Focusing on the transaction experience is no longer enough
Financial institutions can find new opportunities to create value throughout the customer journey of administering a business trip, not just in the payment transaction itself.
Many of you have heard me bang on about customer journeys before. Every issuer talks about customer centricity, but mostly they define the customer journey according to their particular role within a journey, and not the fulfillment of the customer need. Customer journey mapping typically breaks down a journey into micro-journeys that aim to iteratively improve individual customer touch-points with the financial institution. While the intention here may be to develop their customer experience, a collection of touchpoints does not solve the wider customer need.
If we take a step back and consider the customer perspective, you can start to see the wood from the trees. Let’s take business travel as an example.
As business travel begins a slow return, frequent travelers are feeling that urge to get back out on the road. We have almost got nostalgic about those business trips and face to face meetings. What may have faded from our memory is the pain points of administering those trips – from travel approval through to expense approval. We’ve all been there, and we all hate it, and yet we are part of the industry that could improve it.
Ultimately the payment transaction(s) is a small, yet critical, part of ensuring a smooth trip, but for the traveler each trip is never smooth and easy because we still expect them to navigate a fragmented landscape of suppliers, products and channels with very limited or no connectivity and data transfer between them.
And as commercial card transactions become an increasingly ‘invisible’ part of that journey, they become more of a hygiene factor for users. As a result, issuers are at risk of becoming simply part of the payments infrastructure, with little value enhancing possibilities. Not great when the main revenue stream is interchange which is only likely to go in one direction.
I would contend that commercial card issuers now need to think long and hard about what business they are really in. Relying on transactions and the payment experience alone is unlikely to be enough to remain successful in the future.
It is not a coincidence that fintechs offering direct-to-market spend management platforms are springing up all over the place and are often valued more highly than the long-established issuers of commercial cards. They aim to solve a wider range of pain points for customers, both as employees and employers: pre-trip, in-trip and post-trip.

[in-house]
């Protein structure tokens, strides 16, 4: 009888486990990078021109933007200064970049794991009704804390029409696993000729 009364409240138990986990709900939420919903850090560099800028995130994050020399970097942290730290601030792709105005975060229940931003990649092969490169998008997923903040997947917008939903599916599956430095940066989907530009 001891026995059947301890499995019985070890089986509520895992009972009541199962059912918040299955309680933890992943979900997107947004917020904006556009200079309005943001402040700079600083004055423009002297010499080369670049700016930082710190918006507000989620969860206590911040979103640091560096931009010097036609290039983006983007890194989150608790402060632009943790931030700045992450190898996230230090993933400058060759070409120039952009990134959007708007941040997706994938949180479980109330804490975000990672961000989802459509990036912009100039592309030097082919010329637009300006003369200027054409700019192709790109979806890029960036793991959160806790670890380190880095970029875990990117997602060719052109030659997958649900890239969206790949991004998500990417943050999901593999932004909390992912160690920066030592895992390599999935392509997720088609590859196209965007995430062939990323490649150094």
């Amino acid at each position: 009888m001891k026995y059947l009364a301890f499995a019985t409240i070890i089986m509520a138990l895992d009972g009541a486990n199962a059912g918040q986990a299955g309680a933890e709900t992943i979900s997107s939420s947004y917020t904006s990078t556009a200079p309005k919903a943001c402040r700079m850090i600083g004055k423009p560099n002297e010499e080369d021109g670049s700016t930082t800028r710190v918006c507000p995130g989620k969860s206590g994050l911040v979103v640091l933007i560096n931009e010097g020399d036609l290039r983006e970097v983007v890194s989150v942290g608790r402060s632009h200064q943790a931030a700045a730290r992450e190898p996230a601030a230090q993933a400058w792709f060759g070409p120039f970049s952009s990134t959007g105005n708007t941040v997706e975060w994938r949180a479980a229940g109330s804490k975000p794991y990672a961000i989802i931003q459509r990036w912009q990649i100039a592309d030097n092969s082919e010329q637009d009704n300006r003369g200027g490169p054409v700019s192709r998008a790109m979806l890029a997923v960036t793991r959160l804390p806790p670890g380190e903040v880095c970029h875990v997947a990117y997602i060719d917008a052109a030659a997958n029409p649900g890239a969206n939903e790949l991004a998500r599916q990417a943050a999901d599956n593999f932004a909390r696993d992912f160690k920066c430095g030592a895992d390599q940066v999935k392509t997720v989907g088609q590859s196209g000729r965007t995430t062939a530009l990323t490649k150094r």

There is also much talk about the emergence of super-apps that create an ecosystem of relevant products and services, as has been hugely successful with the likes of WeChat, Alipay and Grab. Will we see the emergence of a version of super-app that could improve business travel journeys: manage travel approvals, send booking requests to the TMC, display the booked travel itinerary, check that card status is in order and up to date, facilitate virtual card usage in travel, and then process transactional data/ itinerary/ receipts etc. within the spend management platform and/ or push it to an enterprise expense management system? All from one business travel ecosystem.
In theory, a commercial payments provider is well placed to connect the dots across the end to end customer journey since it is the only participant that touches all parts of the value chain. And yet, in practice, few commercial card issuers are challenging the fintechs with spend management, let alone seeking to connect the fragmented business travel landscape.
Perhaps this is because it requires a fundamental change to the portals and apps that banks provide today to their business customers. Meanwhile, the technology platform that issuers offer is its most important asset and pivotal to its future success. It will be the visible face of the product, ultimately replacing the traditional role of the plastic card.
Not only does this mean addressing the spend management needs for SMEs and corporates, but also embracing the data sharing opportunities of the API economy that can truly improve the administration of business trips by creating connected customer journeys. Such connectivity would ensure that the data is available and enhanced in the platform throughout the journey, creating meaningful opportunities to leverage that data commercially.
Of course, it all comes down to your definition of a customer journey. If your financial institution thinks it is about improving existing touchpoints with customers, that is fine, up to a point. I would suggest, however, that taking a customer-centric view would lead to a different, more value-enhancing conclusion. This is where financial institutions can find new opportunities to create value throughout the customer journey of administering a business trip, not just in the payment transaction itself.